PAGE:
At first glance they fulfil all the criteria of a cheap novel. They don’t cost much and look rather meagre on bookshelves alongside tomes bound in pigskin. But don’t be led astray. "These little yellow books are still a ticket to immortality, and an author’s appearance in the ‘Universal-Bibliothek’ is akin to acceptance in the German Pantheon" (Ulrich Raulff). This October the publishing company to which we owe this particular expression of culture celebrates 175 years of success, inconceivable without the little yellow books.
Beginning with Goethe’s Faust Part IIn the year 1828 21 year-old Anton Philipp Reclam borrowed 3,000 Thalers from his father and bought the "Literarische Museum" in Leipzig, a lending library with a reading room. In the same year the young man set up a publishing company, first called the "Verlag des literarischen Museums" and nine years later renamed "Philipp Reclam jun.".
So this firm had already been in existence for some years when the real story of its success began on the 9th of November 1867. It was then that the German Federal Assembly approved an ordinance granting all German authors copyright protecting publication of their books after death. After 30 years had passed – today seventy years – books were deemed to be in the public realm so that anyone could print them. This "de-restriction" provided the initial impulse for establishing the "Universal-Bibliothek" and what one of the company’s first advertisements called a comprehensive "collection of separate editions of generally popular works".
Of course Philipp Reclam was not the only publisher helped by liberalisation of copyright law. A number of cheap editions of the classics appeared at this time. But Reclam prevailed. Thanks to a special printing process, known as stereotyping, the company could produce its little paperbacks, whose covers were embellished with a red rose at that time, very cheaply and sell at low prices. A Universal-Bibliothek book cost 20 pfennigs. The series got under way programmatically with German literature’s absolute classic: Goethe’s Faust Part I.
Education for AllThe Reclam Verlag thus succeeded in making classical literature accessible to the "man on the street", who could not afford to spend much on books. The fact that the Universal-Bibliothek also published author’s books separately was something special. It was thus no longer necessary for people to buy expensive complete editions.
The range of works on offer was constantly extended. Alongside German and European literature the Universal Library also offered texts from Classical Antiquity, philosophical works, popular reading-matter, editions of the legal code, and opera libretti.
This concept was hugely successful. From 1912 Reclaim introduced book-vending machines, which were something new in German publishing. By 1917 there were around 2,000 such machines in Germany, offering books rather than, as today, sweets or drinks.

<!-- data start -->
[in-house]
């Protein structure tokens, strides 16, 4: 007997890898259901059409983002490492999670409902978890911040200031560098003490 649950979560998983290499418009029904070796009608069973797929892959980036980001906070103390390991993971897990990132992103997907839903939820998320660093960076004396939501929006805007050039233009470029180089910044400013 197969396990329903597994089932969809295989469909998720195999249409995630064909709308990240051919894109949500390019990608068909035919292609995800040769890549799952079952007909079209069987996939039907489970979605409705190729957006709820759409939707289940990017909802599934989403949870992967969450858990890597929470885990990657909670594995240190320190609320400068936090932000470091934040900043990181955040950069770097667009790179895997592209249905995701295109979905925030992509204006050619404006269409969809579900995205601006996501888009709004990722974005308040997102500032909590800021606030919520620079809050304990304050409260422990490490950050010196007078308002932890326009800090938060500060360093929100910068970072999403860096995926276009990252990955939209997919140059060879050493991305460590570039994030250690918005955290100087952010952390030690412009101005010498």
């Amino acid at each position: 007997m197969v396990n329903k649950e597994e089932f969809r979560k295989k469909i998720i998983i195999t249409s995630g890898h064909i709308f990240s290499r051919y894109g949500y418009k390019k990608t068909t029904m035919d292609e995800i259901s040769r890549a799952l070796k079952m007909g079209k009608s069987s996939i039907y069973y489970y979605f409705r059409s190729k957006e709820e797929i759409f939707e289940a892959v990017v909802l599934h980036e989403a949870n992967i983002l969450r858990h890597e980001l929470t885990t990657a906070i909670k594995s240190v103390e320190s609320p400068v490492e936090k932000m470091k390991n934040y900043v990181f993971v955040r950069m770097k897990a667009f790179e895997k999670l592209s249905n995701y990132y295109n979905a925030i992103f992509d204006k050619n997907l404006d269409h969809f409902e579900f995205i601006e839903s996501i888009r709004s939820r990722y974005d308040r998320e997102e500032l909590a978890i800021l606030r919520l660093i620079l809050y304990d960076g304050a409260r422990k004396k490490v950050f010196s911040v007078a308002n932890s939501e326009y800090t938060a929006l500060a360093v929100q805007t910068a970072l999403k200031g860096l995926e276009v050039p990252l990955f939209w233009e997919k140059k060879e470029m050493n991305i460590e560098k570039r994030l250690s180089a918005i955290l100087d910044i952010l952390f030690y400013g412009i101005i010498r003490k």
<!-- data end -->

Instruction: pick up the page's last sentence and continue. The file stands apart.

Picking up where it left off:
"All of us can experience a taste of immortality under Reclam’s domed canopy"These little books – with their characteristic yellow covers since 1970 – thus made a triumphant progress through all levels of society. Many a writer who was soon to appear in the Universal-Bibliothek looked back with nostalgia to his first encounters with a series which provided the initial meeting with literature. Thomas Mann, for instance, remembered in 1908: "I so much loved these little yellow and red books, to which I owed my most pleasant hours, that I dreamt of seeing one of my own works brought out in this series, and that dream persists up to the present day. If thirty years after my death, this or that book of mine were to appear in the Reclam library, wouldn’t that be a mini-immortality?" His novella "Tristan" did actually appear in the Universal-Bibliothek in 1924 while Mann was still alive.
World Literature at SchoolThere are probably still many young people in Germany who first made the acquaintance of the great names in the world of culture by way of the Reclam Verlag. The Universal-Bibliothek has thus maintained its role. But people today don’t treat these books as reverentially as Thomas Mann once did. Decorated, scribbled over, transformed, and illustrated, Reclam books serve as a welcome way of passing the time during a boring German lesson.
Goethe’s Iphigenie auf Tauris" is thus turned into "Iphigenie kauft Tauris", or Schiller’s "Kabale und Liebe" into "Kaba und Liebe". The latter also served as the title for an exhibition – at Cologne’s "Museum of Thoughtlessness" some years ago – of paperbacks embellished by school pupils, and the catalogue was published by the Reclam-Verlag. Reclam’s Universal-Bibliothek is a part of culture. Even though this publishing company doesn’t only bring out the yellow paperbacks – It also produces proper books at corresponding prices -- , its celebrity is nevertheless indissolubly linked with the Universal-Bibliothek.
For anyone who wants to find out more about the history of this publishing company, it should also be mentioned that a short chronicle is available as a yellow paperback – for just one euro.
Antonia Loick, Cleeves Communication UnitZwei
Journalist and writer, Cologne